The discovery of an illegal narcotics lab in Whittier has forced investigators to re-evaluate the threat posed by PCP, an anesthetic-like drug that can provoke confrontational and violent behavior in its users.
"PCP has had a lot of bad press and is very dangerous and people understood this," said Edward Synicky, a special narcotics agent with the state Justice Department. "We practically eliminated it in the 1970s."
In the last six months, however, Synicky and other investigators have noticed a rise in PCP use among Latino gang members in the region. Investigators say these youths had traditionally avoided the drug, which has a poor reputation even among some narcotics users.
An early morning Mother's Day raid in Whittier's exclusive Friendly Hills and at two nearby storage facilities underscored law enforcement concerns. Police netted three suspects and a PCP inventory that could have earned its makers more than $25 million on the street.
Investigators say the operation is the biggest Southern California PCP lab they have discovered in at least five years.
"It was a giant lab," Synicky said. "It was one of the largest that state narcotics has ever taken down."
Police arrested Whittier residents Julian Robert Garcia, 33, his wife Susan, 31, and his brother, Ruben, 30, on suspicion of manufacturing and possessing for sale an illegal substance, namely phencyclidine or PCP.
In addition to raiding the Garcia home in the 15200 block of Youngwood Drive, investigators from state and local agencies obtained search warrants for self-storage lockers rented by the Garcias in Pico Rivera and Whittier.
At the Pico Rivera facility, officers found two gallons of PCP and about 75 gallons of PCC, a chemical that can be quickly converted to PCP. At the Whittier storage site, agents found two more gallons of PCP and assorted drug paraphernalia.
Officers estimate the PCP alone to be worth $1,280,000 because the four gallons could have been used to lace 64,000 cigarettes, which sell for about $20 apiece. The 75 gallons of PCC could have been converted to PCP worth upwards of $24 million.
By comparison, Whittier police have never found more than 10 or 12 ounces of PCP, said Sgt. Don Desmaretz, head of the Whittier narcotics unit. "This is unique," he said. "This was very sophisticated."
Two days after his arrest, Julian Garcia pleaded guilty. He is in County Jail awaiting sentencing and faces up to 17 years in prison, said Ellen Berk, the county deputy district attorney prosecuting the case.
Authorities released Susan Garcia on $50,000 bail. Ruben Garcia remains in jail in lieu of $750,000 bail.
The Mother's Day raid was the result of four months of surveillance and investigation by the Orange County Lab Enforcement Team; police departments from Whittier, Ontario and Pomona, and the federal Bureau of Alcohol, Tobacco and Firearms.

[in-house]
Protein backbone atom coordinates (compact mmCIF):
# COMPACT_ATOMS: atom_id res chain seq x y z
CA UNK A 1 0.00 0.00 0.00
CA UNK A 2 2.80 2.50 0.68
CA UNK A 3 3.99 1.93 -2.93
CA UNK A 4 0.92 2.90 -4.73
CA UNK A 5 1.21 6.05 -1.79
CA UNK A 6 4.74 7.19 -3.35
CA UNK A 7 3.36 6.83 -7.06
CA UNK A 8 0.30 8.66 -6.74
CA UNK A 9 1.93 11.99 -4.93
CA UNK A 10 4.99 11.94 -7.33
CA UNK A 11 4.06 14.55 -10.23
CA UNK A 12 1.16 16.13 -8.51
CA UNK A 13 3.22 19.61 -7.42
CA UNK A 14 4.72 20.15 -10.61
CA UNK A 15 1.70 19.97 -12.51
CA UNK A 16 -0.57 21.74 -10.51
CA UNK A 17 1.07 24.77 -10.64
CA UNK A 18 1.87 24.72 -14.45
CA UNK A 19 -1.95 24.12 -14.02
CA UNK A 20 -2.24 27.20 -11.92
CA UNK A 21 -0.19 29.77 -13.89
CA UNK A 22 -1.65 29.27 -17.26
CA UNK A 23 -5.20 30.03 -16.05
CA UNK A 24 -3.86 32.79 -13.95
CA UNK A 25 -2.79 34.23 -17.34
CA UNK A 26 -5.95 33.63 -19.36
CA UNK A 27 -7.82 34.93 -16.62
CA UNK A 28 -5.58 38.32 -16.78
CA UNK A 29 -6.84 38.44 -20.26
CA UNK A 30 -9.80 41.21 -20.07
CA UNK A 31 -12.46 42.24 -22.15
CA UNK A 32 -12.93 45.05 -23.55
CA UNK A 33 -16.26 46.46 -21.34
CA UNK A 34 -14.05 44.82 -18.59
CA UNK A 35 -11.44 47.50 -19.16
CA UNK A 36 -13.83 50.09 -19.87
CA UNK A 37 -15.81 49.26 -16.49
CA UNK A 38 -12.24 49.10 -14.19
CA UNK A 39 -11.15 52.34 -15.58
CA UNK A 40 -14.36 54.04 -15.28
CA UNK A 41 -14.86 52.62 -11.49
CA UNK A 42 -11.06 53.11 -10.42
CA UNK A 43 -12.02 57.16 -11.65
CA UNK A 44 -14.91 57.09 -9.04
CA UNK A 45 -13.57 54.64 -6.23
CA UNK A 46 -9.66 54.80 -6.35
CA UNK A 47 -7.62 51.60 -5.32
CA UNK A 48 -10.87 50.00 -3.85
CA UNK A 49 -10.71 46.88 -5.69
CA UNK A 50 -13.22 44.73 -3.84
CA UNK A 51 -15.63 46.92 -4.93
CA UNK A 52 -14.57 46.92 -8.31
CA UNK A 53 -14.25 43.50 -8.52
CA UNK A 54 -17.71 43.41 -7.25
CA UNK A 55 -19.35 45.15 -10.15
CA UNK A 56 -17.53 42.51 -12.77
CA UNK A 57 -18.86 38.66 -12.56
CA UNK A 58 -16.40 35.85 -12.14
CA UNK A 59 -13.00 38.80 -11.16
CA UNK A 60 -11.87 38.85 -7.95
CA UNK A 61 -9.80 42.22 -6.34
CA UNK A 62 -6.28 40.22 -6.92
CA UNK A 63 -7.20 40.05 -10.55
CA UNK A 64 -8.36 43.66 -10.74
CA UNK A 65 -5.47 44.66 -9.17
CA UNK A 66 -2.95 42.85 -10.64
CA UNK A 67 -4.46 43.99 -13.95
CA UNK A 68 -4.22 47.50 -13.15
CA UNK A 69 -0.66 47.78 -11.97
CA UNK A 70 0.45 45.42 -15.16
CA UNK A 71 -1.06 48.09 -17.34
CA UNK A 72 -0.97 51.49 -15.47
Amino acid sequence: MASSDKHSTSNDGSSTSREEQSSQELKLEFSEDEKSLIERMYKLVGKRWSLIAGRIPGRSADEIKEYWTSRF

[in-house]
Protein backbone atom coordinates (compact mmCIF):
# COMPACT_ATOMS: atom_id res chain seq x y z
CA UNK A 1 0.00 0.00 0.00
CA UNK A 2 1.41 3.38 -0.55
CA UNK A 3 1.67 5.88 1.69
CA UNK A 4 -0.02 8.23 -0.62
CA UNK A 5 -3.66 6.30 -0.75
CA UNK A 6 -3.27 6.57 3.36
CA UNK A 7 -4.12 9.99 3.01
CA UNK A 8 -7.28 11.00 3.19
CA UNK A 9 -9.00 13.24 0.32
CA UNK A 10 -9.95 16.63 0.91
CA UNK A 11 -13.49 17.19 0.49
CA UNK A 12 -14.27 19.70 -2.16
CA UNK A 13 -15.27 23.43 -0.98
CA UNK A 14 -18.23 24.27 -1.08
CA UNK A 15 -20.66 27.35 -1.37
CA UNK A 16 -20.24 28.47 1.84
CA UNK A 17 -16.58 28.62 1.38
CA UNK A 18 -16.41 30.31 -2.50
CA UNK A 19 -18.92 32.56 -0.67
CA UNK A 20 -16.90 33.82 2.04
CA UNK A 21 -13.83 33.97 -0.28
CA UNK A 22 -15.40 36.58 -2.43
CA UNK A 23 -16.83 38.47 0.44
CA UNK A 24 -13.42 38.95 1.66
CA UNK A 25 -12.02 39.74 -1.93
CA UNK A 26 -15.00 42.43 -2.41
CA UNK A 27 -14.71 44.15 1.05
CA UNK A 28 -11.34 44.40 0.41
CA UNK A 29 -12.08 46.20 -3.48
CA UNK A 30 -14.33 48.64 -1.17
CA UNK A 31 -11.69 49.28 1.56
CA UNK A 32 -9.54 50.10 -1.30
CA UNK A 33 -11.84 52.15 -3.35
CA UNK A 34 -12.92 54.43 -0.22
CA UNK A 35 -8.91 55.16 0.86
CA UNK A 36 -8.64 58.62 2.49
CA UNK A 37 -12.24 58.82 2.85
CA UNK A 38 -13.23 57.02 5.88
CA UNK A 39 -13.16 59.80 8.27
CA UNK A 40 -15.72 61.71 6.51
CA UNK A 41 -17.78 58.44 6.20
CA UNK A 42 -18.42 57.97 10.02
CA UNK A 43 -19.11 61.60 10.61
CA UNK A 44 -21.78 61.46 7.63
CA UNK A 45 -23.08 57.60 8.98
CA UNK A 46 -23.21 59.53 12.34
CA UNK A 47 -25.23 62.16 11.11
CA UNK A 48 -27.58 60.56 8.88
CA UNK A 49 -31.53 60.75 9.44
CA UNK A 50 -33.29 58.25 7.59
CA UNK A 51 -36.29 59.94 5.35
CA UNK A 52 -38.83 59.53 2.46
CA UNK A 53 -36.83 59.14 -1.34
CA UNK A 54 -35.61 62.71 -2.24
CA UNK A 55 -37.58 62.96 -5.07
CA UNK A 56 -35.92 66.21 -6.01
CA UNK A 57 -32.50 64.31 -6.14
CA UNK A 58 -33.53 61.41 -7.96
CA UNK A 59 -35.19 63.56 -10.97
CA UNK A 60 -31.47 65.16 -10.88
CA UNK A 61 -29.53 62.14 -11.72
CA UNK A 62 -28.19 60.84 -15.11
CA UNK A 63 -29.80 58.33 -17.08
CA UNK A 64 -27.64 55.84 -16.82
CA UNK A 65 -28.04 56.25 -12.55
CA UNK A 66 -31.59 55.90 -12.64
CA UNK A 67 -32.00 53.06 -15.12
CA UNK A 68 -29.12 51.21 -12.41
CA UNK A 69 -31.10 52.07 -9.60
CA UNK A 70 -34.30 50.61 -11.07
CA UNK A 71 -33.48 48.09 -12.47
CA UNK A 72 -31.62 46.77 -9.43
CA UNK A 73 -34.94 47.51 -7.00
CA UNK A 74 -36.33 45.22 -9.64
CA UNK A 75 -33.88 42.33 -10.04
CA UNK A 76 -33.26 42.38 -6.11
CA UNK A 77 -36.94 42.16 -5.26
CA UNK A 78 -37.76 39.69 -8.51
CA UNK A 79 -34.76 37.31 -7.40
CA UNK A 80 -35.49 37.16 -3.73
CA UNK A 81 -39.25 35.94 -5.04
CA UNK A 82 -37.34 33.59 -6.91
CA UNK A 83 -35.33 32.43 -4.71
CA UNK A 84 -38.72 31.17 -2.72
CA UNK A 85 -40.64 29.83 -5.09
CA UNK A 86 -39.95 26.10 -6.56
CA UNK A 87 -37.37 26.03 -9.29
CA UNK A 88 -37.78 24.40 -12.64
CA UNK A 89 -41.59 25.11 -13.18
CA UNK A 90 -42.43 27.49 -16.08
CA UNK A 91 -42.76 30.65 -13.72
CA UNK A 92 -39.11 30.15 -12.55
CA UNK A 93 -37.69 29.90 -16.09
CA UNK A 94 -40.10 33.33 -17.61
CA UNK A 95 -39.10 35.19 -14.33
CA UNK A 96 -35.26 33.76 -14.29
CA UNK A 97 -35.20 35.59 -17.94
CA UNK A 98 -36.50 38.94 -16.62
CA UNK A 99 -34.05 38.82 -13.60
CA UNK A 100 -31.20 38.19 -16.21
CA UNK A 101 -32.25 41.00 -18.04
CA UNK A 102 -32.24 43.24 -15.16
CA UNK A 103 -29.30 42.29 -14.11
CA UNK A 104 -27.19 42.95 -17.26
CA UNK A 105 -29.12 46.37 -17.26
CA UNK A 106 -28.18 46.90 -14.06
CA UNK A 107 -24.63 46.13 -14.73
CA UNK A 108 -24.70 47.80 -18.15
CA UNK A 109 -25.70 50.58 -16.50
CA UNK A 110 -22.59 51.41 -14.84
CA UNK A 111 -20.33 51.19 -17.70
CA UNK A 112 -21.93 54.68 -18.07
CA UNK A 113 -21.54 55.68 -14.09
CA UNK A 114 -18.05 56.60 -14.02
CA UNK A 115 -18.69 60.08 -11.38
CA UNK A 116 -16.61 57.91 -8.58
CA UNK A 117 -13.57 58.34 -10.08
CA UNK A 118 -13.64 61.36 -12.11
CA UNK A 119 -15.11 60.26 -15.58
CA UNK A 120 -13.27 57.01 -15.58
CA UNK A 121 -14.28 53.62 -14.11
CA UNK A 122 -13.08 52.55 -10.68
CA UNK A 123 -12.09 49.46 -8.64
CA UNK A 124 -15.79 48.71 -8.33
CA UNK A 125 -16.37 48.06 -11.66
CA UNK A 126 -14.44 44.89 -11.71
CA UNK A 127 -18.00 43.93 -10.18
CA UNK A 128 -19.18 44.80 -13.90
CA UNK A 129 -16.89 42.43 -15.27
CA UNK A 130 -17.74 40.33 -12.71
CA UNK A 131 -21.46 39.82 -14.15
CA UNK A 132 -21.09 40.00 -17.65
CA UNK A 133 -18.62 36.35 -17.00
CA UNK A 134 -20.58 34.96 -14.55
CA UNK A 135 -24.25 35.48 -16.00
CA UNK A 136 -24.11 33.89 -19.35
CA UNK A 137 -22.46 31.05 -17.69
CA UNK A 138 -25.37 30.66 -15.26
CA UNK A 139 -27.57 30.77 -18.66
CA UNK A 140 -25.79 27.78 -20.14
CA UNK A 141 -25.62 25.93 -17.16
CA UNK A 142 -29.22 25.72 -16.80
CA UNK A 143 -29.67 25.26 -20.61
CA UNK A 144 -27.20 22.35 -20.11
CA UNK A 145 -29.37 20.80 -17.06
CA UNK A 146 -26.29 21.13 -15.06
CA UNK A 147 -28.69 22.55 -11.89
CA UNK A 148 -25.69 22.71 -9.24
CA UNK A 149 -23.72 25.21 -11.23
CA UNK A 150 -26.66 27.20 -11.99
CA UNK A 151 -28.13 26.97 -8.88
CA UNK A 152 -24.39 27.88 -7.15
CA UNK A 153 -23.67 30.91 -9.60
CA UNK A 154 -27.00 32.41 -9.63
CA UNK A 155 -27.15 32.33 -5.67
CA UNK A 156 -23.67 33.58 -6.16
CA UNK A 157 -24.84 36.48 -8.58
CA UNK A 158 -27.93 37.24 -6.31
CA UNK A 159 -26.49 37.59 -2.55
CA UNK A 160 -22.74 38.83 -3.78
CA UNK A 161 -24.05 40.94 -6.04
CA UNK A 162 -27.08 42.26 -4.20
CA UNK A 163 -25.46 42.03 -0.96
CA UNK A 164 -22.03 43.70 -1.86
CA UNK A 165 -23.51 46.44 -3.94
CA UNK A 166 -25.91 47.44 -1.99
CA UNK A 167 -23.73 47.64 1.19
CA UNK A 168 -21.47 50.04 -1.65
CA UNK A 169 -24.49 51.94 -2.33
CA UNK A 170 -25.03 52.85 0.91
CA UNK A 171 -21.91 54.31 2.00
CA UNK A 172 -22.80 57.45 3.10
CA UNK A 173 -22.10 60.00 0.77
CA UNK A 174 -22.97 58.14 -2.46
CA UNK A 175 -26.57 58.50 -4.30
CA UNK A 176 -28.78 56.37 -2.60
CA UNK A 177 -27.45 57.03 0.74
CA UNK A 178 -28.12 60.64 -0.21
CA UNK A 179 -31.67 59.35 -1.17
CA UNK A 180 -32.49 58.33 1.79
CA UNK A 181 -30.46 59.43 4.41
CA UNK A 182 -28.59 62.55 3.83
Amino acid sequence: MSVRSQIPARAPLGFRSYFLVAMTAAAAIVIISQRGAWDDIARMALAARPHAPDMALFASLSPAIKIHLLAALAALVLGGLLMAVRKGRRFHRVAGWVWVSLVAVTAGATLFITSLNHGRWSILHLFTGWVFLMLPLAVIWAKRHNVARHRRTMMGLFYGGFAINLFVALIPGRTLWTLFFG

"We had information he was dealing with chemicals that he didn't have a need for," said Desmaretz of Julian Garcia, who ran a business called Simply Green Lawn Care and Maintenance.
Although the firm is listed in the Whittier telephone directory, "At the times we followed the guy, it didn't appear they were conducting any (lawn-care) business," Desmaretz said.
The inquiry into the Garcias' source of income continues. The family was remodeling the rambling, one-story home they bought recently for $450,000. Other recent purchases include two 1990 Cadillac El Dorados and a 1990 Ford four-wheel-drive pickup with an extended cab.
Officers descended upon the Youngwood Drive home at 7:30 a.m. and arrested Susan Garcia. When the Garcia brothers drove past moments later in a late-model white Toyota pickup, they did not stop. Squad cars followed the Garcias and pulled them over at a nearby intersection.
"When you see 15 policemen run down the street with guns in their hands, it's spooky," said one neighbor, who said she was afraid to give her name.
Desmaretz said PCP, which creates a euphoria and causes hallucinations, can make the user violently aggressive. The drug's anesthetic properties can also temporarily remove a person's pain reflex, making users difficult to handle. Because "they feel no pain," he said, "a small person could throw three policemen around like rag dolls."
The manufacture of the narcotic, aside from being illegal, also is a safety hazards.
"They use extremely volatile solvents," said Pasquale Paduano, an official with Disposal Control Service, the Upland company that removed the PCP. "There's a potential that someone walking into the yard with a cigarette could blow the house up." He added that some of the chemicals release toxic vapors the instant they come in contact with water.
At the same time, PCP is relatively simple to make, Paduano said, involving less than a dozen chemicals. "It's pretty much stir and pour and within a day or so you have PCP."
The families of those making the PCP face the highest risk from the manufacturing process, Paduano said, noting that the labs are geared more toward secrecy than safety. He said the drug can be absorbed through the skin on contact.
Neighbors said they did not know the Garcias, who moved from the Chino area with their three children, ages 14, 12 and 2.
The raid shocked residents, who expressed surprise that their prosperous enclave could become home to an alleged narcotics lab.
"It's rather scary because I have small children," one woman said. "Now, I don't want my kids to play in the front yard anymore."